Intestinal juice

Intestinal juice or succus entericus is secreted by the intestinal glands of Crypts of Lieberkuhn. It contains the following enzymes:

  • Disaccharides
  • Dipeptides
  • Lipases
  • Enterokinase
  • Nucleotidases
  • Nucleosidases

Fig: Enzymes in intestinal juices

Digestion by pancreatic juice

Carbohydrates

The remaining 70% of the carbohydrates are broken down into disaccharides by pancreatic amylase.

Fig: Hydrolysis of polysaccharides

Proteins

The polypeptides and proteins are digested into dipeptides with the help of trypsin, chymotrypsin and carboxypeptidase.

Fig: Hydrolysis of proteins

Lipids

Digestion of lipids by the pancreatic juices occurs after emulsification by bile.

Fig: Emulsification of fat molecules

Fig: Hydrolysis of lipids

Nucleic acids

Nucleic acids are broken down with the help of nuclease enzymes in the pancreatic juice.

Fig: Hydrolysis of nucleic acids

Digestion by intestinal juice

Carbohydrates

Disaccharides are broken down into monosaccharides by the action of disaccharidases. For example, maltose is broken down by maltase into glucose units.

Fig: Hydrolysis of disaccharides

Proteins

The dipeptides are broken down into constituent amino acids with the help of dipeptidase enzyme.

Fig: Hydrolysis of dipeptides

Lipids

Lipases convert diglycerides and monoglycerides into glycerol and fatty acids.

Fig: Hydrolysis of diglycerides

Nucleic acids

The nucleotides are broken down into nucleosides with the help of nucleotidases. Then nucleosides are broken down into sugars and bases with the help of nucleosidases.

Fig: Hydrolysis of nucleotides

Absorption in the small intestine

Most of the absorption of nutrients takes place in the small intestine. The nutrients absorbed in the small intestine include glycerol, fatty acids, fructose, glucose and amino acids. The absorption in the small intestine takes place with the help of villi and microvilli.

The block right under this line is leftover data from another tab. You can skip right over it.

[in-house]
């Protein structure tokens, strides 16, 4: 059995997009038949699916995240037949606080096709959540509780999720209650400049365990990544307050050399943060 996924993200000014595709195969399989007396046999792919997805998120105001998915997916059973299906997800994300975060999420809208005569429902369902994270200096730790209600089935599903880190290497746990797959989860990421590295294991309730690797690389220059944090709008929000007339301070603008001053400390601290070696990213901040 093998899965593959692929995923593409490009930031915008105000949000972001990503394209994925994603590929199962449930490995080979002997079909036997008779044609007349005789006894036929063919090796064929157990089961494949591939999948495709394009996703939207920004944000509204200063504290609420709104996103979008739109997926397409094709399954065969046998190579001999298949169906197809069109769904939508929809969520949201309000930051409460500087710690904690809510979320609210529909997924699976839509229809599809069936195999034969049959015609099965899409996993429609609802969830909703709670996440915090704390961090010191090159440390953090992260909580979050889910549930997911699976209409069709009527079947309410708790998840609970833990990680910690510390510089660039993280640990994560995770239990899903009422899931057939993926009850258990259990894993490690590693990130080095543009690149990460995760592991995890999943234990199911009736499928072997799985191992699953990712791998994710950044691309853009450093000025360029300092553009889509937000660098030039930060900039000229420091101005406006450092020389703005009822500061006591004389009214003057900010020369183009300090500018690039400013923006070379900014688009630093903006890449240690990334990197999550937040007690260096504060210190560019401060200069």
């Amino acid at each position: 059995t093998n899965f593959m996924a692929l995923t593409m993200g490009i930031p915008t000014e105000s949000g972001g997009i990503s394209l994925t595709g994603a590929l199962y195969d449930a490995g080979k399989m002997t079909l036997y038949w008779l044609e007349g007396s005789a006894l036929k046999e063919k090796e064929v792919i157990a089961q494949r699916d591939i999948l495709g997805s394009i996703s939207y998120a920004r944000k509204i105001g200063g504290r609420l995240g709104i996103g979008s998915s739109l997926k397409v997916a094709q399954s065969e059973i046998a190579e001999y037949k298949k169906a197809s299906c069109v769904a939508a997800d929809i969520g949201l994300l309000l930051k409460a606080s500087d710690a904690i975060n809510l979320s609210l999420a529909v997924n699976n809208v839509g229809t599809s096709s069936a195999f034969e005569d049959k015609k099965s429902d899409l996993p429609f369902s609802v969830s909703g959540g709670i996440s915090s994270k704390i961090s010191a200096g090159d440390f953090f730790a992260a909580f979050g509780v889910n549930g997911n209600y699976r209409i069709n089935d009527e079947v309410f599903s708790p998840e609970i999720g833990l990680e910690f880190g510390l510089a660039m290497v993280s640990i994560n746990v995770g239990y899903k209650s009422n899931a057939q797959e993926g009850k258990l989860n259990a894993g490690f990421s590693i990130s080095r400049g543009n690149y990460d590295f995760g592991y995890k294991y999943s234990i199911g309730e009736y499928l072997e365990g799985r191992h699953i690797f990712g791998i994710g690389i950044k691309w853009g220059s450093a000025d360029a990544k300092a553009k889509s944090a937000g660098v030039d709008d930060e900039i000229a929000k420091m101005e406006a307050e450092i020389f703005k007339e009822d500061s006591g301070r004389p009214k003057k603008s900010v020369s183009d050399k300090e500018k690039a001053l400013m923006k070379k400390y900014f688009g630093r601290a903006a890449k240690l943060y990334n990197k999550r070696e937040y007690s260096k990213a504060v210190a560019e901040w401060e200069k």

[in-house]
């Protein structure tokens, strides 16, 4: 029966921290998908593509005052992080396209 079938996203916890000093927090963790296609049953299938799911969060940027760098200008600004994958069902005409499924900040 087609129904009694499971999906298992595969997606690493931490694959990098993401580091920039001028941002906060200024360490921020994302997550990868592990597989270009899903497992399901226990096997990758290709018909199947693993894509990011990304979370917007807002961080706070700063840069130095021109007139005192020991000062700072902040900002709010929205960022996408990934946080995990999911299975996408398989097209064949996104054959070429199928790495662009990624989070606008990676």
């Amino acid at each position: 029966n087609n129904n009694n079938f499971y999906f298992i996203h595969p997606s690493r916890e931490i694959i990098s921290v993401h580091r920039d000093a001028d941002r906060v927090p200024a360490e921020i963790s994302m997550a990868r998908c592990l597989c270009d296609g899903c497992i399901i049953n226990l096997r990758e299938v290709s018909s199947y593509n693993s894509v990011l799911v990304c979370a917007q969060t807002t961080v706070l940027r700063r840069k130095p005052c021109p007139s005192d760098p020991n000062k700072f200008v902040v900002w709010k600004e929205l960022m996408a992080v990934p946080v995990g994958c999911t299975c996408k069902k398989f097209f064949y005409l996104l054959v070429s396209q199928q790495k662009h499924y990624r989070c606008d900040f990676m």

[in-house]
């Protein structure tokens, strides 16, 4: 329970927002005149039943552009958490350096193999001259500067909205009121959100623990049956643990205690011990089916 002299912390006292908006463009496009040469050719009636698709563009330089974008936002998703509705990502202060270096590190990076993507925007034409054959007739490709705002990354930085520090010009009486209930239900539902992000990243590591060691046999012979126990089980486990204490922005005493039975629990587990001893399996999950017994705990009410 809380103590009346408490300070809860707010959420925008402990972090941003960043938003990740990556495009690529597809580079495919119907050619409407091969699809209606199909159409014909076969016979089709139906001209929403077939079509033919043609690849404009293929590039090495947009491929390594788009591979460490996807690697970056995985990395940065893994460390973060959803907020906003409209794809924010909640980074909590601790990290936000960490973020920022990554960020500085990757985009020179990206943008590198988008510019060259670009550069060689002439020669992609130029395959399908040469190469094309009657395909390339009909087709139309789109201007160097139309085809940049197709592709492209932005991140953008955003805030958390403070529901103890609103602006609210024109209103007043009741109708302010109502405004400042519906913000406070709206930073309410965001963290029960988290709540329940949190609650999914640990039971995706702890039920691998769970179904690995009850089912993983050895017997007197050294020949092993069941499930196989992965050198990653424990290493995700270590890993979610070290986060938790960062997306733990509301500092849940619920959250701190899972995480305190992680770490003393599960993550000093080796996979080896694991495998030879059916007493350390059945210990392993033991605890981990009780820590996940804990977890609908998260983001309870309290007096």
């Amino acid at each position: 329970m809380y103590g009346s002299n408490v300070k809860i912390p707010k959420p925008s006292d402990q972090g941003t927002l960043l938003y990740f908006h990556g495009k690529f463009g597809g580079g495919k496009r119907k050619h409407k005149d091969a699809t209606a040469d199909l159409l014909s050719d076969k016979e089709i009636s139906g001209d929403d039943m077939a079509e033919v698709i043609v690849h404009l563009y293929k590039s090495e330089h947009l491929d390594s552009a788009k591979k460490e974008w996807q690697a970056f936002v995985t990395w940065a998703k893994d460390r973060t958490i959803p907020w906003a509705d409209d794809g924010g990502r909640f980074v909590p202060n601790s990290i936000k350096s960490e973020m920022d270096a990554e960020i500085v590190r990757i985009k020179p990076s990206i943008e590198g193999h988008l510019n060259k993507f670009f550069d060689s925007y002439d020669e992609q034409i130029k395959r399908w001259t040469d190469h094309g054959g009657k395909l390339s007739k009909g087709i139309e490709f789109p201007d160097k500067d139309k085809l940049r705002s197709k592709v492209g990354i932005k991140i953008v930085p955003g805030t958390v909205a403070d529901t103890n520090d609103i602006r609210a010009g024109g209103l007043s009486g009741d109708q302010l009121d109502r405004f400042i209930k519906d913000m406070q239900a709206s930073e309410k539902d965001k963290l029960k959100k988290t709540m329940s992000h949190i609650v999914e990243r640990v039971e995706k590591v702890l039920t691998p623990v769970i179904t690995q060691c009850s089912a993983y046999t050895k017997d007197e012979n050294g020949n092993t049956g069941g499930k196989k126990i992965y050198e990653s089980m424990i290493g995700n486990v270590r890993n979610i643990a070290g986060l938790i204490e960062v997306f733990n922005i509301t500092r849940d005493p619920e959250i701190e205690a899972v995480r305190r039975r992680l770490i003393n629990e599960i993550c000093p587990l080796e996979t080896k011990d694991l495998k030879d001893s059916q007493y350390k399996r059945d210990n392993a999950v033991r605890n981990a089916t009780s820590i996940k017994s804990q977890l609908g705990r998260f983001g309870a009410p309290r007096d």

Major mode of absorption of nutrients in the small intestine

Different types of nutrients are absorbed through different mechanisms in the small intestine. These are discussed below:

Nutrients

Transportation from the intestinal lumen to the intestinal epithelial cells

Transportation from the intestinal cells to the blood vessels or lacteal

Carbohydrates

Fructose

Facilitated diffusion

Facilitated diffusion into the blood vessels

Glucose

Galactose

Active transport coupled with transport of sodium ions

Facilitated diffusion into the blood vessels

Amino acids

Active transport with the transport of sodium ions

Simple diffusion

Fatty acids and glycerol

In the lumen, lipid droplets (containing fatty acids and glycerol) combine with bile salts to form micelles. Micelles normally enter epithelial cells by simple diffusion method

Inside the cells, the micelles form small protein-coated fat globules known as chylomicrons, which are released into the lacteals

Practice Problems

Q1. Identify the incorrect statement regarding the small intestine.

A. Churn and mix ingested food
B. Absorb glycerol, fatty acid, glucose and amino acid
C. Villi and microvilli are present
D. Secrete salivary amylase